'Salah Shabati' on campus

Foreign donors can't fill the gap left by the government.

By
May 24, 2009 22:29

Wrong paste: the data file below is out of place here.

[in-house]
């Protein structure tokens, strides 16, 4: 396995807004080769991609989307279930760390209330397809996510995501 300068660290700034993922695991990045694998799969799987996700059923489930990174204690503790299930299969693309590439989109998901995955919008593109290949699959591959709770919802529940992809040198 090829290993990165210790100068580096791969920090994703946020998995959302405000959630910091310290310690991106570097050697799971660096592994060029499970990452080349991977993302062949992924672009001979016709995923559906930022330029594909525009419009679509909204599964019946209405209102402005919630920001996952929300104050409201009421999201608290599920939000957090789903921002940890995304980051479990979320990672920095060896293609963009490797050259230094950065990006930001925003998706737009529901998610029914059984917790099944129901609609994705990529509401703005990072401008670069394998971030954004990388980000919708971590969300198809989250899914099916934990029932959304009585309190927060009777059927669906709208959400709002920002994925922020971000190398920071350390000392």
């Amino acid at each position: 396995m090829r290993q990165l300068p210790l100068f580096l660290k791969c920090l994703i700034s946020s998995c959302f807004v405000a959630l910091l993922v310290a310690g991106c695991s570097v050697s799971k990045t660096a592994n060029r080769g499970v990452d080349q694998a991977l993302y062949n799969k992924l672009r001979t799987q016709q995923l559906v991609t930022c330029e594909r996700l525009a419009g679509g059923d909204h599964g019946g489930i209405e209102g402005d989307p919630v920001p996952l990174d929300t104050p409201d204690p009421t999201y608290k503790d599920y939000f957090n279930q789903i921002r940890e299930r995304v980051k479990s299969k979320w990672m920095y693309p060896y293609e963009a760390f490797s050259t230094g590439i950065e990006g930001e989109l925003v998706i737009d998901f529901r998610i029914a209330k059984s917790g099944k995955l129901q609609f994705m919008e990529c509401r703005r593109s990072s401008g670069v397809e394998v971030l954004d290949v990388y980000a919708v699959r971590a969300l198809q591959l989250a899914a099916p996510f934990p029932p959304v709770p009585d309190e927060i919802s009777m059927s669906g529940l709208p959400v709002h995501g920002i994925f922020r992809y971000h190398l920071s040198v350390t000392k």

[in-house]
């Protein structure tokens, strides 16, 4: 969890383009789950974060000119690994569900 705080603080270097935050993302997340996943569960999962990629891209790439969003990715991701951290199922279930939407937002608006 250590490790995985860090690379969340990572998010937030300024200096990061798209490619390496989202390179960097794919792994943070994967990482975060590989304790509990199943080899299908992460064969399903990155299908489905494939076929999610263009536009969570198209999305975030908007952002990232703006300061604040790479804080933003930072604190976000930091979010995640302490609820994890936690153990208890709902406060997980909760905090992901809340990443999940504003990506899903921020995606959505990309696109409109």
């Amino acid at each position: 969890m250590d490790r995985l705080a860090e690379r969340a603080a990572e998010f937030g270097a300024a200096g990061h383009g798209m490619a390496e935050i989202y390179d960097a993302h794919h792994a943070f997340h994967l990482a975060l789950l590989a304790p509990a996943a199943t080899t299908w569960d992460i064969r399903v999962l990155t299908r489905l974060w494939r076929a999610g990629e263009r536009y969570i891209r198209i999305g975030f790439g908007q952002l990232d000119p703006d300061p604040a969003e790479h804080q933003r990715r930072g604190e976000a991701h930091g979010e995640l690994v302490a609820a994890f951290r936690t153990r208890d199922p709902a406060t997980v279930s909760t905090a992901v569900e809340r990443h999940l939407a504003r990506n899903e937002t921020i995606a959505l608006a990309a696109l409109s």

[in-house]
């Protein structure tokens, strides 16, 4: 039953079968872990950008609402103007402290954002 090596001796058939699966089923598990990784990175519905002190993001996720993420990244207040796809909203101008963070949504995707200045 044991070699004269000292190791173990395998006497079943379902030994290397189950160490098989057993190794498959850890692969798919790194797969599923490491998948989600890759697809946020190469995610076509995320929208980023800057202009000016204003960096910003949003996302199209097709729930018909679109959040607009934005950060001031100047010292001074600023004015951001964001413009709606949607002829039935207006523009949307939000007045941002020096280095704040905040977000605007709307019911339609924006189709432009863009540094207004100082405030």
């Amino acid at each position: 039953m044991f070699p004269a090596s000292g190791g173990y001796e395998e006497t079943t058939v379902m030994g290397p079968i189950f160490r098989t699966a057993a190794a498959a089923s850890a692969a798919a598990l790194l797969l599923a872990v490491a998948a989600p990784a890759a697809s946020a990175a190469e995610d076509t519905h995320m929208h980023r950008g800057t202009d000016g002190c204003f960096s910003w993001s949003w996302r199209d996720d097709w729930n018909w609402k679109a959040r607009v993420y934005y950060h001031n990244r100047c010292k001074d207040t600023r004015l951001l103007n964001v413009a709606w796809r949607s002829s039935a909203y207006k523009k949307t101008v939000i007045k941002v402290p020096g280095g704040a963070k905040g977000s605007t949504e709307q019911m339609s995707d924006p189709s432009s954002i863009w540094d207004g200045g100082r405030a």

It is board of governors season in Israel. The newspapers are full of expensive advertisements welcoming the respective members of their boards who have come for weeklong meetings in which the universities unveil new plaques, announce the establishment of new programs, and honor their respective supporters and donors. This year it is all fairly low key. The recession has hit hard almost everywhere and those few loyal supporters of universities and other public institutions who have still found time to come here and consider new donations are to be applauded for their generosity of spirit and pocket. Board of governors meetings give new meaning to the concept of Pessah Sheni (a second Pessah). The university is spic-and-span in preparation. Additional cleaners are brought in to reach those parts which the normal cleaner does not have time for. The pigeon droppings are removed from the tops of the buildings, the grass appears greener, the pathways are washed, and the local hotels are spruced up and asked to be on their best behavior. In true Salah Shabati style, new plaques and additional names are inscribed throughout the campus while, in some cases, last-minute lawns appear outside as yet unfinished buildings. The competition for resources among the seven major universities is fierce. In recent years, the fund-raising, donors and public affairs departments have become transformed into highly professional and efficient units, seeking the best ways to sell their institutions. Notwithstanding, the activities aimed at persuading potential donors to support one institution over another, especially in these hard times, has become quite ruthless and one could easily forget that the support of any university or hospital, even if it is not "yours," is part of the general support for Israel. Working with some of the donor organizations, one could be led to thinking that it is akin to industrial espionage to say a good word about a competing institution, or to agree to give a public lecture on behalf of anyone with whom you are not directly affiliated. BOARDS OF GOVERNORS meetings have their own unique rituals. One of the strangest is the award of honorary doctorates in ceremonies which are copied from North American institutions and which are often quite inappropriate for Israel. It is normal to award such doctorates to three types of people. First, there are scientists of international reputation who have made a major contribution to the world, but these are people who have the real doctorates and don't really need additional honorary degrees. Then there are leading politicians and public figures, not least prime ministers, who, it is hoped, will be favourably inclined toward that institution as a result of his/her receiving the award. Of course, here we give such awards to people who are in power, rather than wait - as most countries do - for the politicians to retire. We are more interested in what they will do for us than in recognizing their past achievements. And the idea that a university would refuse to give an honorary award to a major figure of public prominence, as Oxford University refused to give a doctorate to Margaret Thatcher, is unheard of. Some years back, the senate of Ben-Gurion University refused to give an honorary doctorate to Ariel Sharon when he was leader of the opposition Likud, but as soon as he became prime minister, he was on the first bus down south to receive the award, no questions raised. And there are the third group of recipients, the people who would otherwise never receive any form of academic degree, the donors. They are awarded honorary degrees either because they have already given large sums of money to the university, or - and perhaps more significantly - because they will potentially give donations in the future. No problem in this country about cash for honors; it is the way things are done. The names of the honorees appear on the buildings and edifices of the university and they are able, in return, to display proud pictures of receiving their certificates in the pomp and splendor of the outdated academic garb. IN THIS TIGHT competition for dwindling resources, every university has its own unique message to sell. My own university had the vision to change its name from the University of Beersheba to Ben-Gurion University of the Negev, soon after the passing of Israel's founder and first prime minister David Ben-Gurion in 1974. Not only does Ben-Gurion remain one of the few, perhaps the only, name associated with Israel which remains above the political schisms and divisions, but the fact that he lived in the remote desert kibbutz of Sde Boker and symbolized, as does the university, the desire to develop the country's southern periphery was a connection too valuable to be missed. It is a link which has worked wonders with the international donor community and which has been of major importance in the development of the Sde Boker campus with its focus on desert studies and one of the world's leading water institutes in arid regions. And if Ben-Gurion was not enough, the university, under the brash, charismatic but highly successful leadership of long-term university president, now minorities minister, Avishay Braverman, adopted the country's leading novelist Amos Oz as a member of faculty and public orator, following his move to the nearby town of Arad some 30 years ago. Board of governors week in Beersheba is never the same without at least one public lecture by Oz, a sure crowd puller. The board participants are always prepared to listen to him, even if his left-wing and humanist views are often in discord with the largely right-of-center views of the majority of the Diaspora supporters of this fine institution. Even following his retirement, he is brought out on a regular basis to entertain the participants, and this year the annual meeting will mark the celebrations for his 70th birthday. UNFORTUNATELY, ONE of the missing elements at the board of governors meetings is often the university faculty themselves. The large majority of faculty are rarely invited to participate, unless they are required to display their world beating research and to put on their best smiles for the visiting big shots. It is a week when most faculty will find any reason to be as far away from campus as possible in the mistaken belief that the board of governors has very little to do with them, while for their part the university administrations will do their best to maintain a distance between the two communities, in the equally mistaken belief that raising money is an end in itself, rather than the fact that it should be aimed at promoting and encouraging research and teaching on the campus. At best, the faculty sometimes receive a letter a few days before the meetings begin, asking - even begging - them to be present at the events, but this is more in the spirit of "rent a crowd" so that the auditoriums will be full and make an impression on the visiting dignitaries. But herein lies another problem. The country's universities are not lacking in new buildings boasting the proud names of the donors whose money enabled their establishment. Nor is there a lack of founder plaques, named campuses and unveiling ceremonies. Compared to many universities around the world, the physical infrastructure of this country's institutes of higher education compares well. The real problem facing its universities today is the significant and ongoing cuts in government funding and support - cuts which are not expressed through buildings but through a lack of resources for teaching, research and daily upkeep. While the universities have tried to transform their institutions into research centers of excellence, with undergraduate teaching palmed off to the secondary tier of regional colleges, the reality is different. Alternative resources to those affected by government cuts comes from student fees, so universities have had no choice but to constantly increase their number of undergraduates, while the size of the faculty has remained stagnant or even decreased. Classes are three times the size they used to be, there is little space for individual tuition and faculty have even less time to devote to research and the advancement of science. But you can't expect most of the foreign donors to give their money to these causes, because their names will not be prominently displayed on buildings or public signposts. Herein lies the real problem facing our universities and science today - and while it falls upon the government to recognize the immense generosity of our friends from abroad, it cannot expect the foreign donors to fill the gap left open by the government's own neglected responsibilities for advancing the scientific achievements of this country. The writer is professor of political geography in the Department of Politics and Government at Ben-Gurion University and editor of the International Journal of Geopolitics